LeBron finally aggressive late, but Clippers hand Heat another loss

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Last year’s “it” team faced off against this year’s “it” squad and fans from both sides got what they wanted. Sort of. They both got a wildly entertaining contest that had the intensity of May. But it came wrapped in a game where it looked like both teams were on the second night of a back-to-back just a few weeks into the season.

Fans also got answers, just not all the answers they wanted.

Clippers fans wanted a signature win to show that their team is a legitimate contender. Clearly coach Vinny Del Negro wanted it too as he tightened up his rotations like this was a playoff game. They got a win — 95-89 in overtime — but in a sloppy way where they showed both their potential and how far they have to got to go.

Heat fans wanted LeBron James to take charge and be aggressive at the end of a close game. They got it, LeBron forced his game and tried to take over — the result was he was 1-of-6 from the floor in the fourth quarter and overtime, and probably more costly he was 6-10 from the free throw line in that time (9-17 overall). Aggressive did not equal effective.

Heat coach Erik Spoelstra was okay with that.

“I was encouraged that we were able to get to the rim, particularly there late,” he said post game. “We were able to get to the rim in different ways and not settle for jump shots (as they had the night before in an overtime loss to Golden State).”

He’s right, if the LeBron and the Heat keep being aggressive the shots will fall. Eventually.

It’s the second night in a row that the Heat found themselves on the road in a playoff atmosphere against motivated opponents and they couldn’t pull off the win. Don’t read too much into it, yet. It’s January, there is plenty of time for the Heat to learn. But at the end of games opponents are able to take the Heat out of their new up-tempo, aggressive offense (Golden State did the same thing Tuesday night) and Miami has to find a way to play their game for 48 minutes.

Down the stretch both teams played good defense and not very impressive offense — Miami shot 33 percent in the fourth quarter, the Clippers 29 percent. Miami had their chances if they could have just sank free throws, but they couldn’t.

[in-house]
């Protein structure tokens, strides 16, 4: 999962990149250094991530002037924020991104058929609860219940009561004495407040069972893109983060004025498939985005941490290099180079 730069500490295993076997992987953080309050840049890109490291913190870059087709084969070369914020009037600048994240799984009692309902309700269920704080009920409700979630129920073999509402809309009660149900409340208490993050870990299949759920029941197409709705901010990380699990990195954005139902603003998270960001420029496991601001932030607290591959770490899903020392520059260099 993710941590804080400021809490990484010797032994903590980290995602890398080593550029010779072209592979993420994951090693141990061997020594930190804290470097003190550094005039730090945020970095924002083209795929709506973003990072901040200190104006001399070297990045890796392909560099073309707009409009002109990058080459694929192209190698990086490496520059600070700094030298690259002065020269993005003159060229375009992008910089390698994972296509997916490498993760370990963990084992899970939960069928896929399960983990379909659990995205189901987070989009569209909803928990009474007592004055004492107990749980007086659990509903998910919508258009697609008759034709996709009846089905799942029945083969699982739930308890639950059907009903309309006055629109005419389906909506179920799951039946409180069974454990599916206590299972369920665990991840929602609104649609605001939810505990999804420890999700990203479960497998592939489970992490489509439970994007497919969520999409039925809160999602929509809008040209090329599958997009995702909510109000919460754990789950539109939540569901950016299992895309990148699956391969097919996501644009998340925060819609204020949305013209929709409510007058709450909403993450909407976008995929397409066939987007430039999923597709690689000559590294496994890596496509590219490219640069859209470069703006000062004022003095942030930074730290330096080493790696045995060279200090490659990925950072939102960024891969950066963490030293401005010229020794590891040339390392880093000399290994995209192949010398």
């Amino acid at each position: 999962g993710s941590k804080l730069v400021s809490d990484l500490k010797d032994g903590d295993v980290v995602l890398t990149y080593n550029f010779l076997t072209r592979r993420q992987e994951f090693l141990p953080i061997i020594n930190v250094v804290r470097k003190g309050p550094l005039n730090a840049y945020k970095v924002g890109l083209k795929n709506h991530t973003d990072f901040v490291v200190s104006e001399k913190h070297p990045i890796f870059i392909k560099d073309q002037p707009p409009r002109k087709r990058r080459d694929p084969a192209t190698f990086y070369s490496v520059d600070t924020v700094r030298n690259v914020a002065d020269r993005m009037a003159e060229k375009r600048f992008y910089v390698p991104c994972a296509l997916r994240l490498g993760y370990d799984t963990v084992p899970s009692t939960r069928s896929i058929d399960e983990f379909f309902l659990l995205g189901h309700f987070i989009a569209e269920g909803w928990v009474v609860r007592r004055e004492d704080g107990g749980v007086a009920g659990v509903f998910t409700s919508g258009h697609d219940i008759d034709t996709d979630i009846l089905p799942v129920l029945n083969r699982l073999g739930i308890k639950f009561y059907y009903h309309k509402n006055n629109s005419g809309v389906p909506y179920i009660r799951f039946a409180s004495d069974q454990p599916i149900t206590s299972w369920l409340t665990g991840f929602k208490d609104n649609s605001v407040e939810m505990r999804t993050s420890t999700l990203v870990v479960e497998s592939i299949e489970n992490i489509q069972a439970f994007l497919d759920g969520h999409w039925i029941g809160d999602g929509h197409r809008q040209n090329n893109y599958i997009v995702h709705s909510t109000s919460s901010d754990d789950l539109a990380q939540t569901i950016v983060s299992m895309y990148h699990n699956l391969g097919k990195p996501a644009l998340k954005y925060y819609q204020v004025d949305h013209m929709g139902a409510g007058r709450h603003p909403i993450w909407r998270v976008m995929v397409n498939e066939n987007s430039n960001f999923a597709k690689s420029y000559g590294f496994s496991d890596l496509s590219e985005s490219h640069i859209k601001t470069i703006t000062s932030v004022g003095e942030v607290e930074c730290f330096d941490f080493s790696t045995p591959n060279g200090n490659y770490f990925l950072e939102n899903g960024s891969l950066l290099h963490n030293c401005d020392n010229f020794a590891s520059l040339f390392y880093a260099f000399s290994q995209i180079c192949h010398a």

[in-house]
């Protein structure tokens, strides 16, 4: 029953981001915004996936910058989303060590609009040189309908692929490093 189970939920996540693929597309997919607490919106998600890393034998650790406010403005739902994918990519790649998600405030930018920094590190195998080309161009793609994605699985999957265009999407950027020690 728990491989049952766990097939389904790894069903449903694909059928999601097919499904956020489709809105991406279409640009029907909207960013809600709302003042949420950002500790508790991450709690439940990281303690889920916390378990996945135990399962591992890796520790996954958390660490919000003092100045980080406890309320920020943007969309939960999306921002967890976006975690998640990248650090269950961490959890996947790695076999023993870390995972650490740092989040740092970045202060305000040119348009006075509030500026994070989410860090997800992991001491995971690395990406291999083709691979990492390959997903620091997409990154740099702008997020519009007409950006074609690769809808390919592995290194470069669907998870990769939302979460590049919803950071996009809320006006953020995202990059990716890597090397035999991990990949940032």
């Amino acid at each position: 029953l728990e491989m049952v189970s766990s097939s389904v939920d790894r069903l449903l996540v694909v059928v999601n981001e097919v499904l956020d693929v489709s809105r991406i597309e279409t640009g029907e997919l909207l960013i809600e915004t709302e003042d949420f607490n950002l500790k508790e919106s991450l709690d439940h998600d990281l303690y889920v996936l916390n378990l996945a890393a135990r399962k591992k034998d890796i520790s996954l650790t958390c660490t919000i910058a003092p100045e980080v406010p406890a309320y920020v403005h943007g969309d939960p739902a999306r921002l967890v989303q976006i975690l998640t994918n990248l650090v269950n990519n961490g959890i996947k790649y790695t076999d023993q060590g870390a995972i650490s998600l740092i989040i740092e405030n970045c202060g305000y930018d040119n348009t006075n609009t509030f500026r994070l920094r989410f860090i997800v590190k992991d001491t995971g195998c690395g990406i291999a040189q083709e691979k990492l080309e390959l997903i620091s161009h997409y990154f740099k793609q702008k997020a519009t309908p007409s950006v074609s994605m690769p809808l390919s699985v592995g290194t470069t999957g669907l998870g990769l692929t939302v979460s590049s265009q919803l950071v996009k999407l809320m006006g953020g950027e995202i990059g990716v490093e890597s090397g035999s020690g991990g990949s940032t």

Good defense is a key for the Clippers if they are going to be a playoff threat.

“(D’Andre Jordan) and Reggie (Evans) really set the tone on the defensive end,” Chris Paul said. “When Reggie came in the game and guys see how hard he is playing it becomes contagious. You have no choice but to play hard when you see Reggie diving all over the court.”

So, are the Clippers contenders? You watch the masterful game Paul played — 27 points and 11 assists, almost single-handedly carrying the Clippers at points — and you think they can be. You see the athleticism of Blake Griffin (20 points) and guys like Caron Butler step up (20) and you think maybe. But you see the hot-and-cold defense, the sloppy play and their half court execution and you have questions.

“Yeah, they’re a good team, they are a really good team,” Chris Bosh said after the game. “They are going to have some battles, and adversity is going to come. We’ll see how they handle it and just keep on playing.”

Fans got their money’s worth — this game was close almost the entire way and there were no shortage of highlight plays, including a Jordan dunk to seal the Clipper win that should by itself get him into the dunk contest. There were guys attacking hard on both sides all night long, punishing the rims.

Clippers fans left happy. Heat fans left frustrated and with questions. Both sides may feel differently in the playoffs, but that is a long way off. For now, everyone should enjoy what was one fun basketball game. Just ignore the sloppiness.

Watch Michael Jordan’s best highlight from each of his playoff runs (video)

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I’ve become a sucker for this highlight format.

Jazz deny rumored promise to draft D.J. Wilson

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Michigan forward D.J. Wilson said he’d stay in the draft only if he’d go in the first round. Yet, despite not doing any on-court work at the combine, the borderline first-rounder remained in the draft beyond the withdrawal deadline.